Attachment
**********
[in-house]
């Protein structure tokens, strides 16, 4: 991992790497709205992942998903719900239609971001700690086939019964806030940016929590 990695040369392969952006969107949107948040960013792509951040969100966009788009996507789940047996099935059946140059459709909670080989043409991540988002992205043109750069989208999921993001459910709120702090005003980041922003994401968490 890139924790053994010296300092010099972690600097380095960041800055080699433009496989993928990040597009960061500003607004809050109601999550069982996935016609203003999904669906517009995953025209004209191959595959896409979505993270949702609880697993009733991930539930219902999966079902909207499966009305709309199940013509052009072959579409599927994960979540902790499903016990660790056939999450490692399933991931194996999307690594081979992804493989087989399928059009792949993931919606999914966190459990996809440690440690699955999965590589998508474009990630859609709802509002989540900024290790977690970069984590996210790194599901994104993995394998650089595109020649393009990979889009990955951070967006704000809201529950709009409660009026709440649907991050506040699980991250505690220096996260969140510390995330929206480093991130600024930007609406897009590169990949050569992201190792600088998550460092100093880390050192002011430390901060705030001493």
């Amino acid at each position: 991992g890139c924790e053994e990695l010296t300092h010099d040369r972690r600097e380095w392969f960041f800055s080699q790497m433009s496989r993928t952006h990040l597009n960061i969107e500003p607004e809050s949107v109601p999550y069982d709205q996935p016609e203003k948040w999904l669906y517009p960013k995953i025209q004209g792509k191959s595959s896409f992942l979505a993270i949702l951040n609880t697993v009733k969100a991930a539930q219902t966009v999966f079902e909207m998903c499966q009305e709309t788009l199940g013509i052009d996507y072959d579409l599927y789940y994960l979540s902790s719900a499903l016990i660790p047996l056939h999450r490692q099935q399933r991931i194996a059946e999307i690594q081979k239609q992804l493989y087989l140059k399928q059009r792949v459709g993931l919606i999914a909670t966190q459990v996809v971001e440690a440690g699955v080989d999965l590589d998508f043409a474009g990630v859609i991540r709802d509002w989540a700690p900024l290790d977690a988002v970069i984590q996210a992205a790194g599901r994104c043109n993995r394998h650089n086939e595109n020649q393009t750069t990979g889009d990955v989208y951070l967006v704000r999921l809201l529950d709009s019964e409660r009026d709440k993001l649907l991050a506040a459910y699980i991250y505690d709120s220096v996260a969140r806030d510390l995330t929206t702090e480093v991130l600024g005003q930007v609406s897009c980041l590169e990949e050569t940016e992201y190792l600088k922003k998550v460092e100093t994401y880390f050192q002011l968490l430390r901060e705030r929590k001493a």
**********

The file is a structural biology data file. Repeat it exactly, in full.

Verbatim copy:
[in-house]
């Protein structure tokens, strides 16, 4: 991992790497709205992942998903719900239609971001700690086939019964806030940016929590 990695040369392969952006969107949107948040960013792509951040969100966009788009996507789940047996099935059946140059459709909670080989043409991540988002992205043109750069989208999921993001459910709120702090005003980041922003994401968490 890139924790053994010296300092010099972690600097380095960041800055080699433009496989993928990040597009960061500003607004809050109601999550069982996935016609203003999904669906517009995953025209004209191959595959896409979505993270949702609880697993009733991930539930219902999966079902909207499966009305709309199940013509052009072959579409599927994960979540902790499903016990660790056939999450490692399933991931194996999307690594081979992804493989087989399928059009792949993931919606999914966190459990996809440690440690699955999965590589998508474009990630859609709802509002989540900024290790977690970069984590996210790194599901994104993995394998650089595109020649393009990979889009990955951070967006704000809201529950709009409660009026709440649907991050506040699980991250505690220096996260969140510390995330929206480093991130600024930007609406897009590169990949050569992201190792600088998550460092100093880390050192002011430390901060705030001493």
């Amino acid at each position: 991992g890139c924790e053994e990695l010296t300092h010099d040369r972690r600097e380095w392969f960041f800055s080699q790497m433009s496989r993928t952006h990040l597009n960061i969107e500003p607004e809050s949107v109601p999550y069982d709205q996935p016609e203003k948040w999904l669906y517009p960013k995953i025209q004209g792509k191959s595959s896409f992942l979505a993270i949702l951040n609880t697993v009733k969100a991930a539930q219902t966009v999966f079902e909207m998903c499966q009305e709309t788009l199940g013509i052009d996507y072959d579409l599927y789940y994960l979540s902790s719900a499903l016990i660790p047996l056939h999450r490692q099935q399933r991931i194996a059946e999307i690594q081979k239609q992804l493989y087989l140059k399928q059009r792949v459709g993931l919606i999914a909670t966190q459990v996809v971001e440690a440690g699955v080989d999965l590589d998508f043409a474009g990630v859609i991540r709802d509002w989540a700690p900024l290790d977690a988002v970069i984590q996210a992205a790194g599901r994104c043109n993995r394998h650089n086939e595109n020649q393009t750069t990979g889009d990955v989208y951070l967006v704000r999921l809201l529950d709009s019964e409660r009026d709440k993001l649907l991050a506040a459910y699980i991250y505690d709120s220096v996260a969140r806030d510390l995330t929206t702090e480093v991130l600024g005003q930007v609406s897009c980041l590169e990949e050569t940016e992201y190792l600088k922003k998550v460092e100093t994401y880390f050192q002011l968490l430390r901060e705030r929590k001493a």